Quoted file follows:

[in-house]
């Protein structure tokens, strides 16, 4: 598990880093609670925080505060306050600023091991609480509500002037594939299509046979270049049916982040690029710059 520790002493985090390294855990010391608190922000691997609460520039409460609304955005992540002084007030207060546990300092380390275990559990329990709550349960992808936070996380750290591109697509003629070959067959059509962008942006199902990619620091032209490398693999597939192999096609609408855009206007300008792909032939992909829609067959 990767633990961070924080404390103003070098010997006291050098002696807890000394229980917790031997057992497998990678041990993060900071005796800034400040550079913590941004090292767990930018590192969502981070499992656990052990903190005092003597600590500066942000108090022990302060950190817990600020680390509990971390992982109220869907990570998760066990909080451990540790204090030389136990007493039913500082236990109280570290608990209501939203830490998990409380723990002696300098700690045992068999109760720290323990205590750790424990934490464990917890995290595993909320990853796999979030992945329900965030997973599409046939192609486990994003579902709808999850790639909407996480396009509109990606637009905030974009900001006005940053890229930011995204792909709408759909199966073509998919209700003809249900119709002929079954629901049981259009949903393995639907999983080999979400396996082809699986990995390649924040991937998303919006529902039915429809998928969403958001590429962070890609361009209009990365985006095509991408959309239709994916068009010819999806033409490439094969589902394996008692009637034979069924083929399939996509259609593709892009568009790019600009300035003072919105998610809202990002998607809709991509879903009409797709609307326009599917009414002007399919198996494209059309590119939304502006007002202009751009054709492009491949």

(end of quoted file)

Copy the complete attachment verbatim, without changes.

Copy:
[in-house]
């Protein structure tokens, strides 16, 4: 598990880093609670925080505060306050600023091991609480509500002037594939299509046979270049049916982040690029710059 520790002493985090390294855990010391608190922000691997609460520039409460609304955005992540002084007030207060546990300092380390275990559990329990709550349960992808936070996380750290591109697509003629070959067959059509962008942006199902990619620091032209490398693999597939192999096609609408855009206007300008792909032939992909829609067959 990767633990961070924080404390103003070098010997006291050098002696807890000394229980917790031997057992497998990678041990993060900071005796800034400040550079913590941004090292767990930018590192969502981070499992656990052990903190005092003597600590500066942000108090022990302060950190817990600020680390509990971390992982109220869907990570998760066990909080451990540790204090030389136990007493039913500082236990109280570290608990209501939203830490998990409380723990002696300098700690045992068999109760720290323990205590750790424990934490464990917890995290595993909320990853796999979030992945329900965030997973599409046939192609486990994003579902709808999850790639909407996480396009509109990606637009905030974009900001006005940053890229930011995204792909709408759909199966073509998919209700003809249900119709002929079954629901049981259009949903393995639907999983080999979400396996082809699986990995390649924040991937998303919006529902039915429809998928969403958001590429962070890609361009209009990365985006095509991408959309239709994916068009010819999806033409490439094969589902394996008692009637034979069924083929399939996509259609593709892009568009790019600009300035003072919105998610809202990002998607809709991509879903009409797709609307326009599917009414002007399919198996494209059309590119939304502006007002202009751009054709492009491949």